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How final is a ‘best and final’ takeover offer?

In Australia’s highly regulated and prescriptive takeover regime, it is strange that there is one important element where no-one actually knows what the rule is, writes Herbert Smith Freehills’ Simon Haddy.


In particular, it is not clear just how long – if at all – a bidder must remain on the sidelines if it declares its bid “best and final” but is not successful in taking over the target. It’s time for the law to provide some clarity.

CIMIC has been one of the most active participants in the takeovers world of recent times, having made bids for each of Devine, Sedgman, UGL and – most recently – McMahon.

CIMIC (formerly Leighton Holdings) received extensive coverage on its strategy of launching aggressive bids with minimal conditions and short end dates. One key part of its strategy has been to declare its bids 'best and final', and to publicly state that it will not voluntarily extend the bid period.

Under Australia’s truth-in-takeovers policy, bidders like CIMIC will be held to these statements, and – if their plan succeeds – target shareholders will be dissuaded from holding out for a better offer.

The truth-in-takeovers policy enhances market efficiency, as participants can make better informed decisions by knowing that they can rely on the bidder’s statement. Similarly, bidders have assurance that their statements will be taken seriously.

However, while bidders like CIMIC are clearly prevented from improving or extending their bid, there is no clear legal position on whether they can come back shortly afterwards and launch a brand new bid, on either the same or better terms.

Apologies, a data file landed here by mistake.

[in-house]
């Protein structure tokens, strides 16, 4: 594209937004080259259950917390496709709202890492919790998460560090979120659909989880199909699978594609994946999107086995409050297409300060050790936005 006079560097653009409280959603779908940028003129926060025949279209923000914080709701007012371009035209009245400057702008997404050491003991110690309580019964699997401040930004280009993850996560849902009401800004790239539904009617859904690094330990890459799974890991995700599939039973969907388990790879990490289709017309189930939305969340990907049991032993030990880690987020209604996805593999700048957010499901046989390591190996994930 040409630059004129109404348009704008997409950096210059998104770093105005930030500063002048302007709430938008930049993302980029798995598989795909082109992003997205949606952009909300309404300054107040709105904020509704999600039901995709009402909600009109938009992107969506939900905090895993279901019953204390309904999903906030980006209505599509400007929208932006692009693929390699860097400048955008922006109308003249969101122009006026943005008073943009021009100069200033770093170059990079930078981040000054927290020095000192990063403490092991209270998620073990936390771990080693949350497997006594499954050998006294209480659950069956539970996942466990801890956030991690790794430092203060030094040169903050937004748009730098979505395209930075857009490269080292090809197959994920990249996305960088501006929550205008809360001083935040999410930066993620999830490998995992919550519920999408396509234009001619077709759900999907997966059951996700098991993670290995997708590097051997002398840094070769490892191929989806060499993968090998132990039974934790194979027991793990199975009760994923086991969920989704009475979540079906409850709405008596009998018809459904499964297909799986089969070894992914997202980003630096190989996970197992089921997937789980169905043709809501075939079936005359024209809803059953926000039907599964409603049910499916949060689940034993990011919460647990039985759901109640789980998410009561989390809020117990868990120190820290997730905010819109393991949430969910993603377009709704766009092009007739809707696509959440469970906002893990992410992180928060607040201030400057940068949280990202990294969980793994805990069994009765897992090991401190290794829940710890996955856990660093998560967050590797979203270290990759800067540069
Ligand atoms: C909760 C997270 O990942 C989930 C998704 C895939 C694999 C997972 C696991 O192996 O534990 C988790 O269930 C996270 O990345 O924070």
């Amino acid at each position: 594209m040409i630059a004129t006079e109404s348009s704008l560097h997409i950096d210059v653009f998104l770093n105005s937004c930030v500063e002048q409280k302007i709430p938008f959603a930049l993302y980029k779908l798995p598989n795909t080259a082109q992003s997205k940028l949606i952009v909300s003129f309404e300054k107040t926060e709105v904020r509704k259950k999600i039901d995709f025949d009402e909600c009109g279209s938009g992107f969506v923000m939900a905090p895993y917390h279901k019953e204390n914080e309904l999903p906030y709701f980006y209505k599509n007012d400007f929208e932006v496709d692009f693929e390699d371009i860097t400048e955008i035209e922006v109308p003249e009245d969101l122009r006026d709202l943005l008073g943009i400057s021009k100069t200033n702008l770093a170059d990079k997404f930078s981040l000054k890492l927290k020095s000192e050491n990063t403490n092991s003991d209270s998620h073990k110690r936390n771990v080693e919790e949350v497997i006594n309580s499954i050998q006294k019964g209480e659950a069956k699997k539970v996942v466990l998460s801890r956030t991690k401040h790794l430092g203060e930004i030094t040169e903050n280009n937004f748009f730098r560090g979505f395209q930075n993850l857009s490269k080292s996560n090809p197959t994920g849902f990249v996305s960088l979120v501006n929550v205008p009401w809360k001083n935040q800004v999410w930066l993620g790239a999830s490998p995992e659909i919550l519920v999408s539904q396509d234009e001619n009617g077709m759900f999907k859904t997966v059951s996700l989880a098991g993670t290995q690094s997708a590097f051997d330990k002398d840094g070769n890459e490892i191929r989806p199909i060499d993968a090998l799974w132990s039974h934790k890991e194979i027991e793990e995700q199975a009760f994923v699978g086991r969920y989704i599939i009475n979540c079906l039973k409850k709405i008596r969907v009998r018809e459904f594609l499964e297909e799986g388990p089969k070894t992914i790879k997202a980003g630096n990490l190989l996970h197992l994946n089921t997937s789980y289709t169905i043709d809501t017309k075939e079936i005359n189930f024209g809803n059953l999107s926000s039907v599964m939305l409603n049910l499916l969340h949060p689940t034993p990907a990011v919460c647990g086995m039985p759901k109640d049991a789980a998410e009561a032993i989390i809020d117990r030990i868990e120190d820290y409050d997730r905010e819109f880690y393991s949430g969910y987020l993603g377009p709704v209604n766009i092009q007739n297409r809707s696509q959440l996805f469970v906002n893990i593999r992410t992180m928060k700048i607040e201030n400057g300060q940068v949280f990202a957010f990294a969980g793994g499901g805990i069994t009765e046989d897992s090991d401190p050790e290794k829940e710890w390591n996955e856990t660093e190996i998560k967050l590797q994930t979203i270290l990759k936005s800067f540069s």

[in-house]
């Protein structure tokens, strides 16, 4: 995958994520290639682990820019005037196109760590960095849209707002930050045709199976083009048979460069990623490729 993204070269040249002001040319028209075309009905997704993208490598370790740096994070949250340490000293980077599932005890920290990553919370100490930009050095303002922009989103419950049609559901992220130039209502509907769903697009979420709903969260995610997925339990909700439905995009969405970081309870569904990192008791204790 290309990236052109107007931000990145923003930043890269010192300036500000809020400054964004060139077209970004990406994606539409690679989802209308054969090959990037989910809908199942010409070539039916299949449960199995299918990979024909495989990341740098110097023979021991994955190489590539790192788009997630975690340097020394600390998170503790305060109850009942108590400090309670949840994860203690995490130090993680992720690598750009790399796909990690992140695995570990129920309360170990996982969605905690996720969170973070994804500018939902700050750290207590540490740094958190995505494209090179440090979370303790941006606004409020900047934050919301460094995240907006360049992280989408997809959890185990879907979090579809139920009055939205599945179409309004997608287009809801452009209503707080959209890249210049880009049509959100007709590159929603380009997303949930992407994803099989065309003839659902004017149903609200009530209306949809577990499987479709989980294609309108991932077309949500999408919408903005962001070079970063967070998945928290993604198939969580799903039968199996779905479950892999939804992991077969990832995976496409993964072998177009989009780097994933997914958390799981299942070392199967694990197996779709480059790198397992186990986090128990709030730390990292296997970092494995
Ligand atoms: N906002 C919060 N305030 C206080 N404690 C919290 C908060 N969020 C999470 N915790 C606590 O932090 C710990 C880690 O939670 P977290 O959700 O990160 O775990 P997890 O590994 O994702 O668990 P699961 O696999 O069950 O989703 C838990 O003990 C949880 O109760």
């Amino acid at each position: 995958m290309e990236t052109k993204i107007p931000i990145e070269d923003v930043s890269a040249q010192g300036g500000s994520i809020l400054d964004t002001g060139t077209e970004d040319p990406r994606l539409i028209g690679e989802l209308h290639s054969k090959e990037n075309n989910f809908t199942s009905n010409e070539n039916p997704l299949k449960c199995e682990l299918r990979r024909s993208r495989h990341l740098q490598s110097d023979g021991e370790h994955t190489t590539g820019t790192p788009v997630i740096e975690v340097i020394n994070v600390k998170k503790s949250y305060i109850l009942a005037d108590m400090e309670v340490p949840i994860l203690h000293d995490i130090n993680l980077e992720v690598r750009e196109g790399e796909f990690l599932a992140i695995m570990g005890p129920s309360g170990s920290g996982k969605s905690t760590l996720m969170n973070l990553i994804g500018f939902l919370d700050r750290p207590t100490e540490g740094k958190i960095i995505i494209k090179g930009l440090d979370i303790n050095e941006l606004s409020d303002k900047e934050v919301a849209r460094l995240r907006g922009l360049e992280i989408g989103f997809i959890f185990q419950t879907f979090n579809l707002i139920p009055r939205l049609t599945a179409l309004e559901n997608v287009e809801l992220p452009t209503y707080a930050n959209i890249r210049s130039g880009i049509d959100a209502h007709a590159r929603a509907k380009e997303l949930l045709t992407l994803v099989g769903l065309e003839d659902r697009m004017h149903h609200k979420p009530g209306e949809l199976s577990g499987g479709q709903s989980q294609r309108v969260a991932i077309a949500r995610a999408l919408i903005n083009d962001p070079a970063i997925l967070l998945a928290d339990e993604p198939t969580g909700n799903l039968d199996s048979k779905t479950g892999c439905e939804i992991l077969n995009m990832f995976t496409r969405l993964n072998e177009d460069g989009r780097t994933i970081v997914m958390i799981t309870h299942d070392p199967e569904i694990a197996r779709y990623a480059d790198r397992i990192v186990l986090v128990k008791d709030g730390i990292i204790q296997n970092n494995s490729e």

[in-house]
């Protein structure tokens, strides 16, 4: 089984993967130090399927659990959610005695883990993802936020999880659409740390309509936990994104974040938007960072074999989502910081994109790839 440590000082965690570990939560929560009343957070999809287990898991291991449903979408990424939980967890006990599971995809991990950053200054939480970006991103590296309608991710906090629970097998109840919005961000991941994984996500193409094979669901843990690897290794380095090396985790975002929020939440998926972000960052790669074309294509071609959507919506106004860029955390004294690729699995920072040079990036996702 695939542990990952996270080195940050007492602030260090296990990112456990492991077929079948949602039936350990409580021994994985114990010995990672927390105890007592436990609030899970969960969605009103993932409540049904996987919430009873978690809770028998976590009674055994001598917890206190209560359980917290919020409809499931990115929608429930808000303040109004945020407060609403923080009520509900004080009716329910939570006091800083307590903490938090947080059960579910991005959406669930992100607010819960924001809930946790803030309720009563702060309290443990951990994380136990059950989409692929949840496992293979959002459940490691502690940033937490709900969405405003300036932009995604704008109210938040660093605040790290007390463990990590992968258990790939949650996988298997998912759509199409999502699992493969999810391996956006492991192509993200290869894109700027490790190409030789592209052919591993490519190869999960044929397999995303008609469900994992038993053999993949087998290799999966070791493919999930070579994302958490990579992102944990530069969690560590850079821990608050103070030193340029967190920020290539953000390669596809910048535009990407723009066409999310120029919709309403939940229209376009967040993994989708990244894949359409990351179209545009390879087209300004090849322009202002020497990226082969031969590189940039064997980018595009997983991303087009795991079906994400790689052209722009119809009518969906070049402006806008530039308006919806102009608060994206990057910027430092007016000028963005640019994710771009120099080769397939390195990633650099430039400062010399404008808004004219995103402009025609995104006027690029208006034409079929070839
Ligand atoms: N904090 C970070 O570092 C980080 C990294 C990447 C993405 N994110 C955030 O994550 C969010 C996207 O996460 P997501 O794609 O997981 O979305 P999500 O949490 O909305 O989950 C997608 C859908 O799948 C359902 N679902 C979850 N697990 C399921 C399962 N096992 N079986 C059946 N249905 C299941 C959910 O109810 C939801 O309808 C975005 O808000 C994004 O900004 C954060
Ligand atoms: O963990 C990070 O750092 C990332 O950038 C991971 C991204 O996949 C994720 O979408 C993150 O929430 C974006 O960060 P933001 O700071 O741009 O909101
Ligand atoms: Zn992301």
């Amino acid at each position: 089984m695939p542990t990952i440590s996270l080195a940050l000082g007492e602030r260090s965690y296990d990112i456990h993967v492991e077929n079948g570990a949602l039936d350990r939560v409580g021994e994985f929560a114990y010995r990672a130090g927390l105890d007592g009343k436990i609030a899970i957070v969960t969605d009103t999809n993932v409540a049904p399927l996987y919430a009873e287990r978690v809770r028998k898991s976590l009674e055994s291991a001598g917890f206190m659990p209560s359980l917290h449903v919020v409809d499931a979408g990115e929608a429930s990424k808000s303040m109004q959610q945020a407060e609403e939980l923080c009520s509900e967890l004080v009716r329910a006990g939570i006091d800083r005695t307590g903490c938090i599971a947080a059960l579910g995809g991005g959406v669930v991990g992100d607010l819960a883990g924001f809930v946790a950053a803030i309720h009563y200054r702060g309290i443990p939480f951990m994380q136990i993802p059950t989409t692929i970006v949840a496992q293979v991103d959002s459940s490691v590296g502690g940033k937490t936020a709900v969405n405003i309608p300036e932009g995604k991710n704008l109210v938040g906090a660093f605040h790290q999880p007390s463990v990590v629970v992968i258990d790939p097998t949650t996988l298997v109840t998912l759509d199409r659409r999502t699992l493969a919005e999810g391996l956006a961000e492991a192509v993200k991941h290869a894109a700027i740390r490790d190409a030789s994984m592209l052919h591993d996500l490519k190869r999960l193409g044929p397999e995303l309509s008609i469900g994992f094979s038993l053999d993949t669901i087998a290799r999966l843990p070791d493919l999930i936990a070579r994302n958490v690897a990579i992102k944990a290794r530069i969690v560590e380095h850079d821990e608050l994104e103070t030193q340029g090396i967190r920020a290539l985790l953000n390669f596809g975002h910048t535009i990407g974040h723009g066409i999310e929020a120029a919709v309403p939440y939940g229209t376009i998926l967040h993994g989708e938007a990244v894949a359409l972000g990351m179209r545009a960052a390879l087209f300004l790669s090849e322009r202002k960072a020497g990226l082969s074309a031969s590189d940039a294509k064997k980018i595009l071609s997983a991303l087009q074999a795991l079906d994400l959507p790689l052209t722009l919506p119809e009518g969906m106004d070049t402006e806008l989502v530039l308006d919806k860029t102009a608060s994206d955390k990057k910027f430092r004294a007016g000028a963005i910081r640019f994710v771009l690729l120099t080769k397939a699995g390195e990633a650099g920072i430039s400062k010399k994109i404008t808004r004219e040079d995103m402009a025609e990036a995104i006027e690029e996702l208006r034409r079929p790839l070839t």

In form, this would be a new offer to which the 'best and final statement' arguably might not apply.

However, in substance, the rapid commencement of a new bid would be inconsistent with the bidder’s earlier statements and with the objectives of the truth-in-takeovers policy.

Judging by the media, market commentators seem pretty sure that there is some sort of period when the bidder cannot return with a fresh offer, but there is no clear guidance on this. And even if there is such a no-fly zone, no-one is exactly sure how long it might last.

Every time a bidder makes a 'best and final' statement but doesn’t receive the anticipated flood of acceptances, there is feverish speculation about how soon the bidder could return with a new offer.

In addition to CIMIC’s bid for McMahon, we’ve seen this recently in relation to Dar Group’s statement ruling out a bid for WorleyParsons, and previously on high profile deals such as AMP’s bid for AXA and Airline Partners’ bid for Qantas, where bids were declared “final”.

If you crowd-sourced the answer from commentators and practitioners, you’d probably conclude that the bidder’s mandatory time on the bench is between four and six months. But such an economically significant matter should have the benefit of a more formal legal framework.

In the UK, for example, there is a specific rule providing a 12 month no-fly zone before bidders can come back for another shot.

Whether 12 months is the right duration for the Australian market is not the point – rather, once any particular time period is clearly articulated as part of the law, the market (as well as the bidder and target) will digest this and factor it into decision-making.

In the Australian context, both the application of the truth-in-takeovers policy and market efficiency more broadly would be enhanced if the Takeovers Panel or ASIC was to provide clear guidance on just how long a 'best and final' bidder should be required to remain on the sidelines after their initial bid lapses.

Simon Haddy is a Melbourne partner at Herbert Smith Freehills.

 

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